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Critical Evaluation

One of the basic skills of the research process is learning how to quickly appraise the relevance and authority of a given resource. This is true whether you are using books, periodicals, or the Internet.

Before you use a source for your paper or speech, you should critically evaluate it. Evaluating a source should begin even before you have the material. Examine the bibliographic citation-- the written description of a book, journal article, essay, or some other published material. Bibliographic citations typically have three main components: author, title, and publication information. These components can help you determine the usefulness of this source.

Evaluating the Source of the Information

  • How did you find the source of information? Did you use an index, a review or references from other works?

  • What type of source is it? Is it scholarly, popular, governmental, private? The distinction is important because it will indicate levels of complexity in conveying ideas.

  • What are the authors’ or editors’ qualifications for this topic: education, experience, occupation, position, affiliation, publications? Sometimes this information can be determined by checking in Who’s Who in America or the Biography Index.

  • When was the information published? Is it a first edition, a revision, a reprint or a rerun?   Is the information current or out-of-date?

  • In which country was it published or produced?

  • What is the reputation of the publisher, producer or distributor? Is it a university, an alternative press or a private/political organization? Does the publisher stand to gain from the research presented?

  • Was the material reviewed or edited for publication?

  • Does the source show political or cultural biases?

  • Is a bibliography or other forms of documentation included?

  • What is the best format for accessing the information? Consider the cost, time, ease of use.

  • Is it organized so you can easily access the information you require?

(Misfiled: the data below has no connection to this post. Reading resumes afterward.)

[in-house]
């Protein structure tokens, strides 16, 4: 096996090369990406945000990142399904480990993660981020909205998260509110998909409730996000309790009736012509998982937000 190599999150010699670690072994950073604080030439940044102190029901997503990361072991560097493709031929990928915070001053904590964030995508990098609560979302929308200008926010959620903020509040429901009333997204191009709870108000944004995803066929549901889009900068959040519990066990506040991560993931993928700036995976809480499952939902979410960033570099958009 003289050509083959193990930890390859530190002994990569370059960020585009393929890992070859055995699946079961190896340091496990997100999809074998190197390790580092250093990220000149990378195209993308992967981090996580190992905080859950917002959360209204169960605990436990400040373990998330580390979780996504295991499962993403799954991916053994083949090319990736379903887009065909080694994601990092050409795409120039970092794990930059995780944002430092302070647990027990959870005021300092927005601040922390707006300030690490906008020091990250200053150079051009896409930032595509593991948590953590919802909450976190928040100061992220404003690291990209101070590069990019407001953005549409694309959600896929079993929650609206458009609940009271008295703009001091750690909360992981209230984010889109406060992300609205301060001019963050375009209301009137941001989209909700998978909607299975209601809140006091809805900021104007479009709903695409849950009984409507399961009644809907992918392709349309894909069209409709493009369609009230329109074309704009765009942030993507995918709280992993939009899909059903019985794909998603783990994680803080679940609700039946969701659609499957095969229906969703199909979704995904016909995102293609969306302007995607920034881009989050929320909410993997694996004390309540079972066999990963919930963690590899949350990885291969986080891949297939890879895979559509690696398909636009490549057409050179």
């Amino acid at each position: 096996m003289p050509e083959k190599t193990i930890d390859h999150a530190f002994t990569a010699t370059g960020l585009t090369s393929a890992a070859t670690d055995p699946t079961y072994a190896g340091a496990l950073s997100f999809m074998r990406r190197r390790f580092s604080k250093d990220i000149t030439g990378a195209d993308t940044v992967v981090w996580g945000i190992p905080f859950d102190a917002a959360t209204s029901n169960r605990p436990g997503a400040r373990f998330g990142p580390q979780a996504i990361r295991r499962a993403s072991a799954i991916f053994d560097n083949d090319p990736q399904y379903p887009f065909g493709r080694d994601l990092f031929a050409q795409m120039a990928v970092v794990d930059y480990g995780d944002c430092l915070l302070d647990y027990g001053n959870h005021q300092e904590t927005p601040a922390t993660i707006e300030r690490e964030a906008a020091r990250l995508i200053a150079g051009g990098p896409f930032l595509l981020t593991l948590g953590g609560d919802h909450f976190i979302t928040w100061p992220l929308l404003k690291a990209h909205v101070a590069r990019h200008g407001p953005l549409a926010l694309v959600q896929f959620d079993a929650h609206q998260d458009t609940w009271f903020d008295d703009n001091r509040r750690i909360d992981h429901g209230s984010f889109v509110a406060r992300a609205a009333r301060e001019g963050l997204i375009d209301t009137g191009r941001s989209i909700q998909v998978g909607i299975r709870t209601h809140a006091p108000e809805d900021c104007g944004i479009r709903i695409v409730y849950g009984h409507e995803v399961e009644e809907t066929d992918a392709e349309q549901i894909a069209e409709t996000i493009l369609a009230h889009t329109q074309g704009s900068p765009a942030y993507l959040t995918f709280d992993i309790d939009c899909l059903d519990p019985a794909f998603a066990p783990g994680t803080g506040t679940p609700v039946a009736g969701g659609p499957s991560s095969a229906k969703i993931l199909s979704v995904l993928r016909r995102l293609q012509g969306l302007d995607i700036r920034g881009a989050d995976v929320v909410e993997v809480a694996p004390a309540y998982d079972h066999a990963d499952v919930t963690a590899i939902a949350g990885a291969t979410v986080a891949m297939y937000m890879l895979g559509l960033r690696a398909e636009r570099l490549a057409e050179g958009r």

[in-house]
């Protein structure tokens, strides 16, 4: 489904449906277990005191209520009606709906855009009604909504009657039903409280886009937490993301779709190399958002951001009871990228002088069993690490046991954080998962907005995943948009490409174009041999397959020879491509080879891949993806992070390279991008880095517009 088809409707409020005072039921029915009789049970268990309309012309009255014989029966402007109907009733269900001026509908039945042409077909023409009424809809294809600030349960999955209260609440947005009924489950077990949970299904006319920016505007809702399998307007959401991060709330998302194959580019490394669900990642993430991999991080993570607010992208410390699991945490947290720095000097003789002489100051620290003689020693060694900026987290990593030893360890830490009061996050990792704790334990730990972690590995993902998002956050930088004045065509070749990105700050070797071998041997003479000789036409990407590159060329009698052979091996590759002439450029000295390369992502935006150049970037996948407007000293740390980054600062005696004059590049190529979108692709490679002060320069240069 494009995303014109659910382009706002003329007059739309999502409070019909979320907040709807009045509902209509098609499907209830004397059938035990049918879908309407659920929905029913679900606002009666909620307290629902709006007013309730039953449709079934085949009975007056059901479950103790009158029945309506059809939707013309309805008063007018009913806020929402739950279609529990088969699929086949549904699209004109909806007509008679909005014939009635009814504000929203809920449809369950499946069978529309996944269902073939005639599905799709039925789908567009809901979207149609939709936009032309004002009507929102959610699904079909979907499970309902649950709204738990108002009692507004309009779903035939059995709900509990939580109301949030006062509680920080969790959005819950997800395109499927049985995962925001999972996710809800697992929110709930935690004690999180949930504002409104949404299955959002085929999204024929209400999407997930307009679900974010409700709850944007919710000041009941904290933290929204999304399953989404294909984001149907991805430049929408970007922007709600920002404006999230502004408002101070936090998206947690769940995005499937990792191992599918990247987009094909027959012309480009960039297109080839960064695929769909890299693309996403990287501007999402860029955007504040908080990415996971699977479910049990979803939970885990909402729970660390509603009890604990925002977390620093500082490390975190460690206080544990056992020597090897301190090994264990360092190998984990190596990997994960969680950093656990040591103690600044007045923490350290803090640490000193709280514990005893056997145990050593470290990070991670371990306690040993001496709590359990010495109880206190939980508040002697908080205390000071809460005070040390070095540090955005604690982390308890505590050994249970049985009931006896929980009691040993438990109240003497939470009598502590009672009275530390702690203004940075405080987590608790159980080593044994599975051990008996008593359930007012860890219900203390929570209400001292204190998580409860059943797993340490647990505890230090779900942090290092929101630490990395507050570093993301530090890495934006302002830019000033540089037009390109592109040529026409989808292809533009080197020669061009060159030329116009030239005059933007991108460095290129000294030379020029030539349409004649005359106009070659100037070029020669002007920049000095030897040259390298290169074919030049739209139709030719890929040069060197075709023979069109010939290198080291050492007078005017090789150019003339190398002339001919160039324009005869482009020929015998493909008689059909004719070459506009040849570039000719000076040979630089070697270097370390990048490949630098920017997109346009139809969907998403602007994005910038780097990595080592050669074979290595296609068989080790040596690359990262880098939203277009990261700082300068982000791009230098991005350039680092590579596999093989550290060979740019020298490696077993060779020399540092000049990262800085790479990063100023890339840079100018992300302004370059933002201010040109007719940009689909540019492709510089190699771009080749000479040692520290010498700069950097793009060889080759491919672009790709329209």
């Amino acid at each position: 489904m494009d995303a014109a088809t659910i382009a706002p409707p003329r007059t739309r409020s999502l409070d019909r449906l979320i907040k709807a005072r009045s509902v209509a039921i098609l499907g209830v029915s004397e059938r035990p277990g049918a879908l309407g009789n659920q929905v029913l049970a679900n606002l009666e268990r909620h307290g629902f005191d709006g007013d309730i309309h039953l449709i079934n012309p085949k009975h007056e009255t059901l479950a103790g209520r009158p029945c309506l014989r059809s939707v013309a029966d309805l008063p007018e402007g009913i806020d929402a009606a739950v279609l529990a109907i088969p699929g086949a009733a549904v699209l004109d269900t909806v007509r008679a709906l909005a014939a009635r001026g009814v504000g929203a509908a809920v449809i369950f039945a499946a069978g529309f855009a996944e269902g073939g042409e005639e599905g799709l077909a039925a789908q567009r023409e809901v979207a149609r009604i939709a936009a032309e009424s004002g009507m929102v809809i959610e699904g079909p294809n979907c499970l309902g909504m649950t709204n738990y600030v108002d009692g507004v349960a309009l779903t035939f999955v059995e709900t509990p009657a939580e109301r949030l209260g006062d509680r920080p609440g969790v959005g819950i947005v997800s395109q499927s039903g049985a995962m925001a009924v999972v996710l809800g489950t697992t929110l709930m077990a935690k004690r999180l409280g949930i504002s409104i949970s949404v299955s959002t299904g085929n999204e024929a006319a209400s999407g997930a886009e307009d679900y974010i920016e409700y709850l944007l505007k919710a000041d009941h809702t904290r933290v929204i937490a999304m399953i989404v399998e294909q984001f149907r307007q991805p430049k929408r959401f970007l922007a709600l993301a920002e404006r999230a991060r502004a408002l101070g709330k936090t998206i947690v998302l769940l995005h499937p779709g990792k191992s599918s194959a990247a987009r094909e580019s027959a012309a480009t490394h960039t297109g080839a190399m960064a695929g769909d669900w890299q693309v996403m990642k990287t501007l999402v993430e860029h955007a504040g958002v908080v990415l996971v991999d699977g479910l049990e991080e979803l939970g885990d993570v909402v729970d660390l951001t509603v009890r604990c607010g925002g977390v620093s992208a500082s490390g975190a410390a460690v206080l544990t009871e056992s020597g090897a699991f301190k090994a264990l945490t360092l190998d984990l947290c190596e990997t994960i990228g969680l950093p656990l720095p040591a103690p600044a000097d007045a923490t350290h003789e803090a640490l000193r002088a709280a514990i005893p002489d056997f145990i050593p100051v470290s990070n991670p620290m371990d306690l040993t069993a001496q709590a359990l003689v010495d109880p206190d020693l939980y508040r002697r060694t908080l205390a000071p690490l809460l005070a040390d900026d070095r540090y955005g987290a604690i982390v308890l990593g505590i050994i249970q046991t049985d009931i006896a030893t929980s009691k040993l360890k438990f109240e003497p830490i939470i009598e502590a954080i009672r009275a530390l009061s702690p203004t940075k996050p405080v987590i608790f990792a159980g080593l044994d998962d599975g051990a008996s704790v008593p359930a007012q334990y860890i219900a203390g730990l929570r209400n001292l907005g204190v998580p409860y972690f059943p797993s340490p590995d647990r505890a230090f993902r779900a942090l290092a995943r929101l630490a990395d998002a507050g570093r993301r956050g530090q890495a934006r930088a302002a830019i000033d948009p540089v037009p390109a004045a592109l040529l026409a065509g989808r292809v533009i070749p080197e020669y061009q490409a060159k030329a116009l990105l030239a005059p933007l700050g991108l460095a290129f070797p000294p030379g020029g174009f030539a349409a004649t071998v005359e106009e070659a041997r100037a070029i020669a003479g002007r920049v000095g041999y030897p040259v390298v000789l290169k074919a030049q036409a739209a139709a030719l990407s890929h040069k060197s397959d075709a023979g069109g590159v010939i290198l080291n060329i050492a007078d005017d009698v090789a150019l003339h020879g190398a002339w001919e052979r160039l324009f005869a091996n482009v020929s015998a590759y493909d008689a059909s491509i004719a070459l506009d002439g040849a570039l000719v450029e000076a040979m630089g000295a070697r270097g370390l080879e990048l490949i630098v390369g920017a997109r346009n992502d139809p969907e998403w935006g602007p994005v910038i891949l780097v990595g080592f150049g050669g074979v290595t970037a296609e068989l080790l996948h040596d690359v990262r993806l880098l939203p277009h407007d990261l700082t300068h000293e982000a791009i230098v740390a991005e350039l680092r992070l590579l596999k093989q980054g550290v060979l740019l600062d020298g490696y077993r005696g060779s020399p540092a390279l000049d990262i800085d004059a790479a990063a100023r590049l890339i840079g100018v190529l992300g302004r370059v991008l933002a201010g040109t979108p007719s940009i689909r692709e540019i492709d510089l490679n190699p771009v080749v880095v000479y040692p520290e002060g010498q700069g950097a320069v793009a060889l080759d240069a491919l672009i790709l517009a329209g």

Evaluating the Information Content

  • What is the author's intent or purpose? Read the preface to determine this.

  • What are the main points or concepts? Review the table of contents and index to get this.

  • Who is the intended audience? Is it a specialized or general resource? Is the author's point of view objective and impartial? Is the language free of emotion-rousing words and bias?

  • Is the information too elementary, too technical or advanced, or just right?

  • What facts and opinions are presented? Is the information fact, opinion, or propaganda?

  • Are various points of view represented?

  • Is this a report of primary research: surveys, experiments, observations?

  • Is it well-researched, or instead, questionable and unsupported by evidence? Assumptions should be reasonable. Note errors or omissions.

  • Is the source organized in a logical manner for the subject?

  • What are the major findings?

  • Are the conclusions justified by the information presented?

  • Is there adequate documentation: bibliography, footnotes, credits, quotations?

  • Is this information verified in other sources in the discipline?

  • Do experts agree on the findings?

  • Do the findings support or refute your original ideas on the topic?


  • Does the work update other sources, substantiate other materials you have read, or add new information?

  • Does it extensively or marginally cover your topic? Explore enough sources to obtain a variety of viewpoints.

  • Is the material primary or secondary in nature? Primary sources are the raw material of the research process. Secondary sources are based on primary sources. Choose both primary and secondary sources when you have the opportunity.

Writing Style

  • Is the publication organized logically?

  • Are the main points clearly presented?

  • Is the text easy to read, or is it stilted, choppy, obtuse, verbose, etc.?

  • Is the author's argument repetitive?

Evaluative Reviews

  • Locate critical reviews of books in a reviewing source, such as Book Review Index, Book ReviewDigest, InfoTrac.

  • Is the review positive?

  • Is the book considered a valuable contribution to the field?

  • Does the reviewer mention other books that might be better? If so, locate these sources for more information on your topic.

  • Do the various reviewers agree on the value or attributes of the book or has it aroused controversy among the critics?

How to Evaluate What You Find: http://www.library.cornell.edu/okuref/research/evaluate.html